Anxious-looking woman

6 Strategies to Stop Avoiding What's Making You Anxious

By Lynya Floyd
Reviewed by Susan Ko, Ph.D.
October 06, 2023
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Two years ago, Carrie Montgomery, personal branding and somatic styling coach, tripped and badly injured her knee while visiting family in Maine. An expensive surgery and a pair of crutches followed as she tried to decide if she should return to the home she had made for herself in Spain.

Every day she woke up wondering if she should book a flight and went to bed without making a decision. “The clock was ticking on my Spanish visa and ticket prices were surging every day,” Montgomery says. “But I didn’t feel comfortable traveling an ocean away when it was so hard to walk and I was still healing.” For Montgomery, the delay in rebooking her flight lasted until she actually couldn’t leave town.

Causes and Costs of Avoidance

Fear is one of the biggest reasons we put off for tomorrow what we might be capable of doing in less than a minute today, notes Christine Li, Ph.D., a clinical psychologist and procrastination coach in New York. “Many people worry about the negative outcomes they might face, including rejection, criticism, low performance, frustration, and uncertainty,” she says.

Worrying about whether the other moms will hate you if you turn down carpool duty next season or if a work project you’ve been asked to take on will end in a disaster can cause waffling over whether you should agree or not.

Avoidance can also be tied to a mental health concern. “Procrastination can be both a neurocognitive symptom and a psychiatric symptom,” reveals Ashwini Nadkarni, M.D., associate vice chair of wellness in psychiatry at Brigham and Women’s Hospital and instructor at Harvard Medical School. “It can reflect a lack of motivation when someone has depression or a lack of focus when someone has attention deficit hyperactivity disorder.”

Regardless of the reason, procrastination comes with penalties. “One of the most confounding drawbacks of procrastinating is that it often becomes a bigger problem than the original stressor,” says Li.

Research suggests that procrastination may also be associated with health concerns ranging from depression and anxiety to physical pain and substance abuse. But it doesn’t have to.

Help with Avoiding Avoidance

Save your health (and just free yourself from stress) with this expert advice on how to stop avoiding tasks and start taking action.

Value Your Time More

Research suggests that if you’re going to ask someone for help and give them a deadline, you’ll get more responses with a short deadline as opposed to a long one. Give yourself a week (not a month) to get your taxes done to help you think of time as a limited resource.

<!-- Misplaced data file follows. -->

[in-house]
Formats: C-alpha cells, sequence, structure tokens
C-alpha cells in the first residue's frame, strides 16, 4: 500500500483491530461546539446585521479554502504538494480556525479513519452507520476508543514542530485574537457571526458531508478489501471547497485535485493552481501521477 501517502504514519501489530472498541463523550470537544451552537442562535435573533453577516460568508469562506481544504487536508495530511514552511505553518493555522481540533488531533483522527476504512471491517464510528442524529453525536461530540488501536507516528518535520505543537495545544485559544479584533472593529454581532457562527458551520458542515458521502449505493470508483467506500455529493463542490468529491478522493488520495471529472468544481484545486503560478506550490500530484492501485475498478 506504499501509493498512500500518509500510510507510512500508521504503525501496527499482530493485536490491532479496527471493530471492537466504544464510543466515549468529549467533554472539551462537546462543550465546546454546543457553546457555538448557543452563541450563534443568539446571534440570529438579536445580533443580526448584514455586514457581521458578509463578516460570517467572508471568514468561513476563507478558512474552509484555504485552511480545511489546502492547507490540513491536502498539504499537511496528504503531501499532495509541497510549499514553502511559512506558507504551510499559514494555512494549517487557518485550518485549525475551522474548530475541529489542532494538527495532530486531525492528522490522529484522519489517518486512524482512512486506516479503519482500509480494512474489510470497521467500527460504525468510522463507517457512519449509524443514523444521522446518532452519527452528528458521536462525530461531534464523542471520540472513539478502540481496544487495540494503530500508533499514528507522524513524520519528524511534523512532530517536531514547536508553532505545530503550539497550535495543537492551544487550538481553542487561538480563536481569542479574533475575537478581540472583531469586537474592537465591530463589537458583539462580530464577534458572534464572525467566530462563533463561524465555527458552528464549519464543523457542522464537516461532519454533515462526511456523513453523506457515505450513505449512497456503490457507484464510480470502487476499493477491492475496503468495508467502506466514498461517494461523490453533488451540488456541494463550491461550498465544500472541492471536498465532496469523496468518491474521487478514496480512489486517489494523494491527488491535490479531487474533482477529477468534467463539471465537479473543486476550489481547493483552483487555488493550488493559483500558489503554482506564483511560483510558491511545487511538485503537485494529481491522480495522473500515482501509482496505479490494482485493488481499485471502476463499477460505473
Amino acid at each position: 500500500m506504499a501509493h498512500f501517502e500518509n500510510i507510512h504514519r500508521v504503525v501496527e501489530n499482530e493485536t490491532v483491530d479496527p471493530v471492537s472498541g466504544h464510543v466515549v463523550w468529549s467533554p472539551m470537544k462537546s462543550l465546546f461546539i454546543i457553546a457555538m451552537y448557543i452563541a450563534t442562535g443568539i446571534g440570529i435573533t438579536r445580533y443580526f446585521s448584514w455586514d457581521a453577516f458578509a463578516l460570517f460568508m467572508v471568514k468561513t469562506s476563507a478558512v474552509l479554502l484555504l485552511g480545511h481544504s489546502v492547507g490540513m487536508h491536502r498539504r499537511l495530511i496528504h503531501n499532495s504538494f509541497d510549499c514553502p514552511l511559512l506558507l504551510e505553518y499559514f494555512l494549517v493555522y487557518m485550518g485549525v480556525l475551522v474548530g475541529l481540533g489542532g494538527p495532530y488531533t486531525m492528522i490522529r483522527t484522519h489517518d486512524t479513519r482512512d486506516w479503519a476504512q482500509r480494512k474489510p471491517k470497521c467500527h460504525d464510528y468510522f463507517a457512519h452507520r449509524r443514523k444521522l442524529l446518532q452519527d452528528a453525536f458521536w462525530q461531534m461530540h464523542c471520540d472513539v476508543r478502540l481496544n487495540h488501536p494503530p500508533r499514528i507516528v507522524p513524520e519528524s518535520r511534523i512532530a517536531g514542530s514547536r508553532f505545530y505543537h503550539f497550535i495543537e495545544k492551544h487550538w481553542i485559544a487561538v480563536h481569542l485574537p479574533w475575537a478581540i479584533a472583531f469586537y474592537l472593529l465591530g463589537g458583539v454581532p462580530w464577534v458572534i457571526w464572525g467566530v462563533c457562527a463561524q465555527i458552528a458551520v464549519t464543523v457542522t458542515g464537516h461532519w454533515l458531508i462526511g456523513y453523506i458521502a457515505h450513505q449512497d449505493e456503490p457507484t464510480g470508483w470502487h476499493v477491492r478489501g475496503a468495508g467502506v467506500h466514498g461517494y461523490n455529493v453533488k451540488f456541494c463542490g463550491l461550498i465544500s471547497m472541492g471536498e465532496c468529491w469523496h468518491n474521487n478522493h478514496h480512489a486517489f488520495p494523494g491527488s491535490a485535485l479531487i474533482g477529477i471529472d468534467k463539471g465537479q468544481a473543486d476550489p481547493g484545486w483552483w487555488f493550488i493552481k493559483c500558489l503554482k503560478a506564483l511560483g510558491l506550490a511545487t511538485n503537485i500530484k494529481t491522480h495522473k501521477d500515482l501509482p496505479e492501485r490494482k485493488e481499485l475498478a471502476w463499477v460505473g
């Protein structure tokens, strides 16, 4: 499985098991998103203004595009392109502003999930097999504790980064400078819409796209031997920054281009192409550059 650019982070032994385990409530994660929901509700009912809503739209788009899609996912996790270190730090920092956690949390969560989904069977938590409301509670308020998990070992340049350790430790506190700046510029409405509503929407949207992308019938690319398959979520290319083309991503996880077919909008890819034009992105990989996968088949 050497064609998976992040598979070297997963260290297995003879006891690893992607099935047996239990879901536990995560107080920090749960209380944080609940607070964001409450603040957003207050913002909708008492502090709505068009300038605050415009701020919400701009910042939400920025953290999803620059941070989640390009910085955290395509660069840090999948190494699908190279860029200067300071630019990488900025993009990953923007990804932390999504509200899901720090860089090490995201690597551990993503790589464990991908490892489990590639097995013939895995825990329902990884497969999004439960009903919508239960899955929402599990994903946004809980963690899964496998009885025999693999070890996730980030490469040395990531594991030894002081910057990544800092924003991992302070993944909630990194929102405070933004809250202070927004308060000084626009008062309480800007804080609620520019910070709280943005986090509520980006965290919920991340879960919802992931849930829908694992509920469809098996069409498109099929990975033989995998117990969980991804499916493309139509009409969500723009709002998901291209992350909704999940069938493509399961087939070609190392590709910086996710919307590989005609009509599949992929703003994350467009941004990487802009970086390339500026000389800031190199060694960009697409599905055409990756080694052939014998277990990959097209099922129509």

Stop Thinking Big

“Break tasks down into parts,” says Nadkarni. “If you're planning a party, break it down into coordinating the music, the date, the venue, and the catering. Then set a deadline for each component.” Even infinitely small progress is better than none at all.

Outsource Accountability

“Work in teams and rely on your team to hold you accountable,” says Nadkarni. If you want to ask someone out on a date, repaint your bedroom, or talk to your boss about a raise, you can enlist a friend or family member to hold you to task for the date you said you’d get it done.

Envision Your Impact

“When we have a sense of gratitude and understand that time can be short, it becomes clear that we're best served not by over-focusing on ourselves, but on figuring out how we can best use our talents to help each other,” says Li. Concentrating on how booking a mammogram or colonoscopy could make sure you’re healthy and there for your family might motivate you to take faster action than just booking the exam because you’re supposed to.

Gain Some Perspective

“Remember that everything is transient,” says Li. “You can worry all you want, but it's likely that you won't be concerned about what you're thinking about in the very near future.” Let that thought remind you that action is the antidote to fear so you can just get started.

When to Seek Help

If your avoidance is tied to other mental health or neurocognitive issues, or it feels like none of the tips in this article are working for you, a mental health professional can help you deal with your feelings.

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